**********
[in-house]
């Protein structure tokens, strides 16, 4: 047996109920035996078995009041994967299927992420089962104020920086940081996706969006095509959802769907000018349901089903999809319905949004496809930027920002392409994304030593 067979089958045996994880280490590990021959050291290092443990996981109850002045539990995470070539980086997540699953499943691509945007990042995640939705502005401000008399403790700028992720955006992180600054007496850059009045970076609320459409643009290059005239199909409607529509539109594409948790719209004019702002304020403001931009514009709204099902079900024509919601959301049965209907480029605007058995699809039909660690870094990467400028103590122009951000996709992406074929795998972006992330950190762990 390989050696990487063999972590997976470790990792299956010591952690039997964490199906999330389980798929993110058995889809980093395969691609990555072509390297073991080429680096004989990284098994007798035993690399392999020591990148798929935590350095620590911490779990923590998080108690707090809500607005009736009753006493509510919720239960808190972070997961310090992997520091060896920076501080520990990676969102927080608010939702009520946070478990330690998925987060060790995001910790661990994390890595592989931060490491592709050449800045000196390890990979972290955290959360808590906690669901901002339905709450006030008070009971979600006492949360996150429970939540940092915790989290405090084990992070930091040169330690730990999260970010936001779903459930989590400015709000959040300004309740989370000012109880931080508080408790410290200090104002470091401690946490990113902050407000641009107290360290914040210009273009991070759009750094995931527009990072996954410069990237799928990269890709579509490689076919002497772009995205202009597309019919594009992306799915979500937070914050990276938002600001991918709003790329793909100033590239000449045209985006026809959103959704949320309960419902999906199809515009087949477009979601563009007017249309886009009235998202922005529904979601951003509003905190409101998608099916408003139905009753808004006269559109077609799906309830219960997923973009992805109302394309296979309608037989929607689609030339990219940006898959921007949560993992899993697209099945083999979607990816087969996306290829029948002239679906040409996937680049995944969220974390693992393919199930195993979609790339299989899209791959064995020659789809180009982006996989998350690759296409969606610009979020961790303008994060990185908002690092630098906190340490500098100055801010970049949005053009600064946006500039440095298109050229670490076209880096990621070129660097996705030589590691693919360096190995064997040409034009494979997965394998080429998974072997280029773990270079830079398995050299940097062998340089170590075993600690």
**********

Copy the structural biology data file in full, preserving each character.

[in-house]
């Protein structure tokens, strides 16, 4: 047996109920035996078995009041994967299927992420089962104020920086940081996706969006095509959802769907000018349901089903999809319905949004496809930027920002392409994304030593 067979089958045996994880280490590990021959050291290092443990996981109850002045539990995470070539980086997540699953499943691509945007990042995640939705502005401000008399403790700028992720955006992180600054007496850059009045970076609320459409643009290059005239199909409607529509539109594409948790719209004019702002304020403001931009514009709204099902079900024509919601959301049965209907480029605007058995699809039909660690870094990467400028103590122009951000996709992406074929795998972006992330950190762990 390989050696990487063999972590997976470790990792299956010591952690039997964490199906999330389980798929993110058995889809980093395969691609990555072509390297073991080429680096004989990284098994007798035993690399392999020591990148798929935590350095620590911490779990923590998080108690707090809500607005009736009753006493509510919720239960808190972070997961310090992997520091060896920076501080520990990676969102927080608010939702009520946070478990330690998925987060060790995001910790661990994390890595592989931060490491592709050449800045000196390890990979972290955290959360808590906690669901901002339905709450006030008070009971979600006492949360996150429970939540940092915790989290405090084990992070930091040169330690730990999260970010936001779903459930989590400015709000959040300004309740989370000012109880931080508080408790410290200090104002470091401690946490990113902050407000641009107290360290914040210009273009991070759009750094995931527009990072996954410069990237799928990269890709579509490689076919002497772009995205202009597309019919594009992306799915979500937070914050990276938002600001991918709003790329793909100033590239000449045209985006026809959103959704949320309960419902999906199809515009087949477009979601563009007017249309886009009235998202922005529904979601951003509003905190409101998608099916408003139905009753808004006269559109077609799906309830219960997923973009992805109302394309296979309608037989929607689609030339990219940006898959921007949560993992899993697209099945083999979607990816087969996306290829029948002239679906040409996937680049995944969220974390693992393919199930195993979609790339299989899209791959064995020659789809180009982006996989998350690759296409969606610009979020961790303008994060990185908002690092630098906190340490500098100055801010970049949005053009600064946006500039440095298109050229670490076209880096990621070129660097996705030589590691693919360096190995064997040409034009494979997965394998080429998974072997280029773990270079830079398995050299940097062998340089170590075993600690």